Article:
Review: Heroes of the Telegraph by John Munro (1891), iBookstore, free
Had blogs existed 120 years ago John Munro would have been up there with the best of 'em. His book, which traces electronic communications from the 50-year-old and "perfected" telegraph through to the latest modern developments, the telephone and the phonograph, is a Gutenberg gem. At the time of writing in 1891 both the telephone and phonograph had been around for little more than 10 years and Munro exhibits the sort of enthusiasm now associated with the latest technical news on Engadget or TechCrunch.
The story of the invention of the phonograph by Thomas Edison is fascinating enough, but it is Munro's conjectures on the future opened up by recordings that are much more interesting. Here is a review of possible future developments, some uncannily accurate, some wide of the mark, that make for gripping reading.
He suggests that phonograph records could be used for correspondence, for dictation and for communication "on unsteady vehicles such as trains" where writing is difficult. He also foresees audio books and reports that Edison can fit the whole of Nicholas Nickleby on four eight-inch wax cylinders of five-inch diameter. "Perhaps," he says, "we could have circulating libraries which issue phonograms, and there is already some talk of a phonographic newspaper which will prattle politics and scandal at the breakfast-table. Addresses, sermons, and political speeches may be delivered by the phonograph; languages taught, and dialects preserved; while the study of words cannot fail to benefit by its performance."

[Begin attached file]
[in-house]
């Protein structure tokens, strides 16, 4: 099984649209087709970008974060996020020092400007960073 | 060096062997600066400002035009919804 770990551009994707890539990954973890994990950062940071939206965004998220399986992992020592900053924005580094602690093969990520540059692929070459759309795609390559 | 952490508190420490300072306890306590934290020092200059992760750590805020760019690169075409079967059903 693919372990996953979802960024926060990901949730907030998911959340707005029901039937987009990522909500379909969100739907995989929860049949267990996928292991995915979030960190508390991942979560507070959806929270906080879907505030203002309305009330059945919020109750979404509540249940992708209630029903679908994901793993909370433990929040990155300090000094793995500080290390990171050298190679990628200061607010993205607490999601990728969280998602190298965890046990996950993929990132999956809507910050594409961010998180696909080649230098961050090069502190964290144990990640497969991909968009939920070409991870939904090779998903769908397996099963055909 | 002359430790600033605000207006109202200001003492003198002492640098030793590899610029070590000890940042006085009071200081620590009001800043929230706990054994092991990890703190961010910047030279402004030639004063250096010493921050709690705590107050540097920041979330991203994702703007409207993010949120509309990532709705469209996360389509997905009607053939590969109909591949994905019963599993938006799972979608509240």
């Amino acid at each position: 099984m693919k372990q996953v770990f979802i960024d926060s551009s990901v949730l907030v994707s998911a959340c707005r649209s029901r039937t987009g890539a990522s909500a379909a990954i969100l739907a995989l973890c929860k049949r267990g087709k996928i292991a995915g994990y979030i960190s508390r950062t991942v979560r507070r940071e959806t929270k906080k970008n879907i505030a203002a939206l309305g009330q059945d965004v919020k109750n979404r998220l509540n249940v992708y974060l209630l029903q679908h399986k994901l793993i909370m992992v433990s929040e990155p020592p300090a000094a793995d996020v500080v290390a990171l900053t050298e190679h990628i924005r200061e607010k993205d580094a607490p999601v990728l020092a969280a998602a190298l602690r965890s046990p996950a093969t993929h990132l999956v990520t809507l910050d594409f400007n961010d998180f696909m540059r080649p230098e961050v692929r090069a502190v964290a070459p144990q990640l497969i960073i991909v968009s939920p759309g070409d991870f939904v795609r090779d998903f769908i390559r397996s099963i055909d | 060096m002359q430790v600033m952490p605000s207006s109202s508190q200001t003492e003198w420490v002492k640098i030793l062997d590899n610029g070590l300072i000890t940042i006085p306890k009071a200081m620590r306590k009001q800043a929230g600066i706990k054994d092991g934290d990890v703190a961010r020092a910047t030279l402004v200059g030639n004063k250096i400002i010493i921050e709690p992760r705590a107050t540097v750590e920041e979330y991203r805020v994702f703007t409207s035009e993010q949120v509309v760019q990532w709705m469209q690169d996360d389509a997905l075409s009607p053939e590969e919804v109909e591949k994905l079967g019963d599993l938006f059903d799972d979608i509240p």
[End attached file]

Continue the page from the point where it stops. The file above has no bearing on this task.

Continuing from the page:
Strangely, in 1891, the concept of recording music was not mainstream: "Musicians will now be able to record their improvisations by a phonograph placed near the instrument they are playing."
This book is a delight and is a must-read for all technophiles. It has probably been out of print for decades, yet through the Gutenberg project and Apple's iBookstore we can read it again. Much of the book is concerned with the development of the electric telegraph and, of particular interest, the trials and tribulations of undersea cable laying.
After the break is a fuller excerpt from the chapter on Edison's invention of the phonograph.
Wayne wonders whether a bit of grain or noise isn’t a good thing after all…..
GDPR legislation in Europe put an immediate stop to Instapaper, the useful read-later service we have been using for many years. Why this happened isn’t very clear. But it is significant the development team has bought out of Pinterest and has now reinstated service in Europe. What should you do?
The Instapaper saga gets more mysterious. This read-later service, on which I have relied for several years, went offline on May 25 implementation day of the new GDPR regulations, and is still down two months later.